Equality is giving everyone a shoe; equity is giving everyone a shoe that fits.
– Pembina native American chief
Indigenous communities have fully understood the ancient and the antiquated realities of equality and equity despite the disingenuous legalese that has encouraged and empowered a raging battlefield of bullies by de jure regimes enjoying a monopoly in socio-economic terrorism. Lack of police power by de facto indigenous communities is not a permanent setback.
The science of hermeneutics used in modern day legalese blurs distinctions. Government policies, however unequal and unjust, are forced into submission merely because it is written in a law that chokes and strangulates the truth representing what is fair and honest for one to suppose that justice has dawned.
The Malaysian Parliament has 222 seats: 56 for the Borneo Territories and 166 for Peninsular Malaya. The three equal partners do not enjoy the equal division of parliamentary seats between them. This warped sense of equality and equity is somehow contaminated by a cruelly devious method of constitutional calculation.
Should parliamentary representation of seats be based on population or size of land mass? Statistics say that Sabah has 73,631 square kilometres, while Sarawak enjoys 124,450 square kilometres totalling almost 200,000 square kilometres. Peninsular Malaya totals 132,395 square kilometres. The Thirteenth Schedule of the Federal Constitution (FC) is of no help.
A kampong in some remote part of the Borneo Territories with 780 resident denizens is equally eligible to representation in the state and federal legislatures as is the city with 1 million citizens. The Thirteenth Schedule FC (Articles 113, 116, 117) (Provisions Relating to Delimitation of Constituencies) is written in language void of any mention or reference to the principles of equity and equality despite section 2 of Part 1 claiming established principles.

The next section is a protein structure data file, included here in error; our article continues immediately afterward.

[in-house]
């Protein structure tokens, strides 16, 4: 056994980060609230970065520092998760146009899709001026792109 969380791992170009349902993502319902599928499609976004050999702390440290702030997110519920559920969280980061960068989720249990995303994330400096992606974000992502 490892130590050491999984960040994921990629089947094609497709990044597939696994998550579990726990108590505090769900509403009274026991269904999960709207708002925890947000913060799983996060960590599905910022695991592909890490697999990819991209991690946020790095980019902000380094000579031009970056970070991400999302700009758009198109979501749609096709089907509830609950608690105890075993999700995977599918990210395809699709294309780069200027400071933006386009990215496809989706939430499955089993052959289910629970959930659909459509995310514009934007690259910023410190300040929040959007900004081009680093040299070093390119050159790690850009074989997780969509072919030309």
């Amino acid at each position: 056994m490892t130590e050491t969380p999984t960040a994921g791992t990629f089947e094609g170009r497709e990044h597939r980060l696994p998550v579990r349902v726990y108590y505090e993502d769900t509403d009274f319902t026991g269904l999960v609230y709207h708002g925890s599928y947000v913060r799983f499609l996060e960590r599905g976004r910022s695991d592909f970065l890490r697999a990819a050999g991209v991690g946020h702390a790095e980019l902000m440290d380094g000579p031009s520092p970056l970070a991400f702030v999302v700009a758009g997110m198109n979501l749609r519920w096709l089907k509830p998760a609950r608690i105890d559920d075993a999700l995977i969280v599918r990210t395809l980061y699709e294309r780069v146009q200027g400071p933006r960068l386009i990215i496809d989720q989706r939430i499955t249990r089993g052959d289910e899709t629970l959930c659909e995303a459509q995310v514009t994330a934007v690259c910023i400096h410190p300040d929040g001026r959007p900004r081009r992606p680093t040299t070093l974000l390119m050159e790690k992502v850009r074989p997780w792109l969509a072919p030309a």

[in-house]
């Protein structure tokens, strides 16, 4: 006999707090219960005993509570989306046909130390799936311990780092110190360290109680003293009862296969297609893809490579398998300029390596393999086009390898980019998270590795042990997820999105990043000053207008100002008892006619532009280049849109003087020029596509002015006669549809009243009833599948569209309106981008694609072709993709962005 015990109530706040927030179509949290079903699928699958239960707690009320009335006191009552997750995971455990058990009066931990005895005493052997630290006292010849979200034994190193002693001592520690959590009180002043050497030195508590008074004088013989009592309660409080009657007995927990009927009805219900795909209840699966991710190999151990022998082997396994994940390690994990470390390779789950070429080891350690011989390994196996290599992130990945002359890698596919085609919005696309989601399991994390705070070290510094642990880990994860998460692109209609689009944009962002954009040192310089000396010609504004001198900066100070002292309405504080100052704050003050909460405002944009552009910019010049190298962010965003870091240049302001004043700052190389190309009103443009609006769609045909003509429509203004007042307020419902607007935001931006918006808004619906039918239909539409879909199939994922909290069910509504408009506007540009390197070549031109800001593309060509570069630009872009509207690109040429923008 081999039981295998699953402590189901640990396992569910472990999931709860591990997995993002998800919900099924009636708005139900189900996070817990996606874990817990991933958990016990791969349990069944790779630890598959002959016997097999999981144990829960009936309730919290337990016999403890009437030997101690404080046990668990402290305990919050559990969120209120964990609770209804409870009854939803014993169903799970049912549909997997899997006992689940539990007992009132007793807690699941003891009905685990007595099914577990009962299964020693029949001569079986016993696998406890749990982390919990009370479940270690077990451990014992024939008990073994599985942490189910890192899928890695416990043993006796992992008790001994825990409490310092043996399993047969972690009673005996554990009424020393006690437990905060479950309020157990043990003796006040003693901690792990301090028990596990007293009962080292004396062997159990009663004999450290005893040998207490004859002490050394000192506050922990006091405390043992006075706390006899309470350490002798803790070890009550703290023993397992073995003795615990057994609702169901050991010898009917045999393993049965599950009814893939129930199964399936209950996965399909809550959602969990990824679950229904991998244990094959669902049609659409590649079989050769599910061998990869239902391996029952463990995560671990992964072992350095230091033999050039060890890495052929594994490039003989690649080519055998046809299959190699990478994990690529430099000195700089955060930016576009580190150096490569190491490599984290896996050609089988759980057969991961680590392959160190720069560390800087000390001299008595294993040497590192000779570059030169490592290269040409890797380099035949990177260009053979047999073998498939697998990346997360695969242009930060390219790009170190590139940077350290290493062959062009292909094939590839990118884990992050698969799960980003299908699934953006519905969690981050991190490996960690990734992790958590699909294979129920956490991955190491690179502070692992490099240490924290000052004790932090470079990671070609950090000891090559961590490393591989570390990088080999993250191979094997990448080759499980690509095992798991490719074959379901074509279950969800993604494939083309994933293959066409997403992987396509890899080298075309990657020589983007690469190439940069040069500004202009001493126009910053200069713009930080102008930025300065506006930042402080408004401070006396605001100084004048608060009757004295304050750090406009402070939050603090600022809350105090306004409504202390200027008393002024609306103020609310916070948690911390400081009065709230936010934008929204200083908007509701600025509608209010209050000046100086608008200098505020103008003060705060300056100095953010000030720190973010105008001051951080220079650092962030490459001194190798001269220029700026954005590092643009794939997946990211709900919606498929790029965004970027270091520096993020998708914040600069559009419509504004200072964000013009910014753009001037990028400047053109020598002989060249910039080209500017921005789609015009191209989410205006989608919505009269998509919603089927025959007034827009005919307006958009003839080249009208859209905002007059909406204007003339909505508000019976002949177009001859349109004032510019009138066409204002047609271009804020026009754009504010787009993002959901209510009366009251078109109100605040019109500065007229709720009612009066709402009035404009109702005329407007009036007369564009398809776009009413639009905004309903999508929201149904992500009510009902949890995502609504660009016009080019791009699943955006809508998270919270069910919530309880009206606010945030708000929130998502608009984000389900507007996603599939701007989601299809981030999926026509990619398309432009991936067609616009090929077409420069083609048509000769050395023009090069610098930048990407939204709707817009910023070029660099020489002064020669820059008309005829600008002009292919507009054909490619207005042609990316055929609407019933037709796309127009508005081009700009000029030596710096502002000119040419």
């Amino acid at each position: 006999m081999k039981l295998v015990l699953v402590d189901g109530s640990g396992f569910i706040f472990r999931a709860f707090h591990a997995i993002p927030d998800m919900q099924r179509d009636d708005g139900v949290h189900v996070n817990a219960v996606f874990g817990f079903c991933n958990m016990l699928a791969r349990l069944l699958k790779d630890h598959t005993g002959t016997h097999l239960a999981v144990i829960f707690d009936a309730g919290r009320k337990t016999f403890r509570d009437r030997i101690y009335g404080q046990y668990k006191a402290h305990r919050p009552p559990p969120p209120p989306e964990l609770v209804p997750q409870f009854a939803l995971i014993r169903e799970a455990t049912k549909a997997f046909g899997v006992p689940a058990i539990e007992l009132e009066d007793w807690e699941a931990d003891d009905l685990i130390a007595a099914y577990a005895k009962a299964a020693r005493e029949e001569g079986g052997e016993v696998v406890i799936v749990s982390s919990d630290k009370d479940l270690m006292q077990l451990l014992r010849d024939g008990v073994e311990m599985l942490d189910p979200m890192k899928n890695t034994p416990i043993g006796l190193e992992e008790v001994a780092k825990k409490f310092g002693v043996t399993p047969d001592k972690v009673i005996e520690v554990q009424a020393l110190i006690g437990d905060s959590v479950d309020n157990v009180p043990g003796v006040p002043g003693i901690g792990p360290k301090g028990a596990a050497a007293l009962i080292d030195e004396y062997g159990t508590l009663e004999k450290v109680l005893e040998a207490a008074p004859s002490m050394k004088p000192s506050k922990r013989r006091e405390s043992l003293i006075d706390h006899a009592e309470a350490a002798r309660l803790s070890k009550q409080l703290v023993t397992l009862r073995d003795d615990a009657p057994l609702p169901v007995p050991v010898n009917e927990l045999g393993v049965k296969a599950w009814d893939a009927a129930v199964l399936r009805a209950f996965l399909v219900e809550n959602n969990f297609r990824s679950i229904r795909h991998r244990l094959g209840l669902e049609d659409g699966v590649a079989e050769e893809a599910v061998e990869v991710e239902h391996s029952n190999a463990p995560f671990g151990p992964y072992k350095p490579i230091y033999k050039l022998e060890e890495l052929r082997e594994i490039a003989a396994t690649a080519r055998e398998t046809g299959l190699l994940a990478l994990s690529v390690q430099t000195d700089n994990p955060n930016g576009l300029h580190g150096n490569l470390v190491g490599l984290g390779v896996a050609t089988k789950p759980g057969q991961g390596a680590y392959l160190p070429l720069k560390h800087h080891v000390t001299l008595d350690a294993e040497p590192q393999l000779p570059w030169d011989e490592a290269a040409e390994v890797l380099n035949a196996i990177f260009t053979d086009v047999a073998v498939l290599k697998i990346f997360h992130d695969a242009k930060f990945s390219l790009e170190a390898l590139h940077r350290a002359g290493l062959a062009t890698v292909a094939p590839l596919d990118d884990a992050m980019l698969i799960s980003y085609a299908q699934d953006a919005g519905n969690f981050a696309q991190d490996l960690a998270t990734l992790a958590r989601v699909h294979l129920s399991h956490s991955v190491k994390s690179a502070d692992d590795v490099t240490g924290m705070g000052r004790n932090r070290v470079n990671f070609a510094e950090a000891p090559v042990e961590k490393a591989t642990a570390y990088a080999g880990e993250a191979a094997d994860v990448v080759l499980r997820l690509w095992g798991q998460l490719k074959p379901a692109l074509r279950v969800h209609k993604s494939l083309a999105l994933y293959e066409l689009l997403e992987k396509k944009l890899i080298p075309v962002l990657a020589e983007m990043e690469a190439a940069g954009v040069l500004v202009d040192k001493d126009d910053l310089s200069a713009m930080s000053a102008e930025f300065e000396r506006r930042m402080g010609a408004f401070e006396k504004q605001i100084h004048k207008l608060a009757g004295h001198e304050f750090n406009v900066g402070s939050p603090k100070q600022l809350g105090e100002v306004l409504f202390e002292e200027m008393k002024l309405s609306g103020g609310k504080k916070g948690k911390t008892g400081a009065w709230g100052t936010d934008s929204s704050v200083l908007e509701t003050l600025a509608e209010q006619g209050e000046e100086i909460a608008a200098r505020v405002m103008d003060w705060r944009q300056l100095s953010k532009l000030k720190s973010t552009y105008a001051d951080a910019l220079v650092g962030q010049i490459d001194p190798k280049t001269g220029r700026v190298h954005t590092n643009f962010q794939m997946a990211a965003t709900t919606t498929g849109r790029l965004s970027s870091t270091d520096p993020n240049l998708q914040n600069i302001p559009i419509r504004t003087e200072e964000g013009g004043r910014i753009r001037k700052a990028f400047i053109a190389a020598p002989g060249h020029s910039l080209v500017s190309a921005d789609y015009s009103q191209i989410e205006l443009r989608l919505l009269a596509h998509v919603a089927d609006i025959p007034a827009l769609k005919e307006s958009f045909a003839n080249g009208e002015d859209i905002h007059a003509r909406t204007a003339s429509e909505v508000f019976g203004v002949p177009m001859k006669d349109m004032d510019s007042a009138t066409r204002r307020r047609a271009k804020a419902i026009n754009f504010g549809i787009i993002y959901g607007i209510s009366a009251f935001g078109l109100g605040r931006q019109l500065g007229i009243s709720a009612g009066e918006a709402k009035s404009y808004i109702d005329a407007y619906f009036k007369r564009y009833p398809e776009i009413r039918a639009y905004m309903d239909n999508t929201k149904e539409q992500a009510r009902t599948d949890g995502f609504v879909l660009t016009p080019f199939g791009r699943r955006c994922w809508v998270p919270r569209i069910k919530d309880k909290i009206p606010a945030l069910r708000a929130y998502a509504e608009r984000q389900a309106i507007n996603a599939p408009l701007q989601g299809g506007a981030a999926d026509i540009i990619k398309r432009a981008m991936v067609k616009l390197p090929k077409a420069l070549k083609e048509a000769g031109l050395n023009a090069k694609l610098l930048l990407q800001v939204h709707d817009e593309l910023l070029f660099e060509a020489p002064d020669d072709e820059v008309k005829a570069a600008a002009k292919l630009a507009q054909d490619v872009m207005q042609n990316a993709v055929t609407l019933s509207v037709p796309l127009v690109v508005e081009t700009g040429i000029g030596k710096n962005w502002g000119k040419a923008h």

But, whether Article VIII of MA63 means what it says and says what it means, it seems that the rakyat has accepted the fact that semantics and rhetoric have replaced the rule of law and any semblance of social justice. A high-wire act with no safety nets below, but the show must go on to entertain an expectant audience.
The Federal Constitution is severely handicapped when it comes to constituency allocation and allotment despite the strong language of Article 8 concerning equality, not equity. Article 8 tells the whole wide world that equality and equity mean the same thing. But every mother’s child knows otherwise!
Turning to the courts for resolution of election misgivings is fraught with awkward denials to judicial review as occasioned in Kerajaan Negeri Selangor v Suruhanjaya Pilihan Raya  1 MLJ 459. Parliament will never make any law that aids the mission, vision and provision, not division, for equality and equity while comfortably resorting to the common law of England like we need the constant guidance from western values.
Equity and equality are subjected to weird arithmetic and outrageous junk science when it comes to calculating equal representation in the Malaysian Parliament between three equal partners. “In any architecture, there is an equity between the pragmatic function and the symbolic function,” observed Michael Graves. MA63 could very well be the symbolic function that confounds and contorts the primary issues.
“The difference between equity and equality is that equality is everyone get the same thing and equity is everyone get the things they deserve. Equity everywhere is worth fighting for,” said D.H. Lawrence using a common sense approach to the inevitable twists and interpretations attributed to Marxism, socialism and democracy.
Equality and equity seldom find traction, guidance, worth and value in any written fundamental law when the voice of the masses is muffled by that of the classes in any system whether led by one, a few, or the many. A mass evolution of ideas by a bloodless revolution may permanently install and entrench these virtues.
Equality and equity square off with the power of a Minister enunciated in section 30 of the Eleventh Schedule (Construction of enabling words) Federal Constitution which states that all such powers are conferred as are reasonably necessary for the enforcement of any act or proceeding. The burning question: are equality and equity reasonably exercised and are they necessary for the interests of all Malaysians?
Article 8(2) FC clearly and cogently states that discrimination against citizens on grounds of religion, race, descent, place of birth or gender are permissible only when expressly authorised by the FC. Equality and equity, and that “all men are created equal” left our shores eons ago.
The views expressed here are those of the columnist and do not necessarily represent the views of New Sarawak Tribune.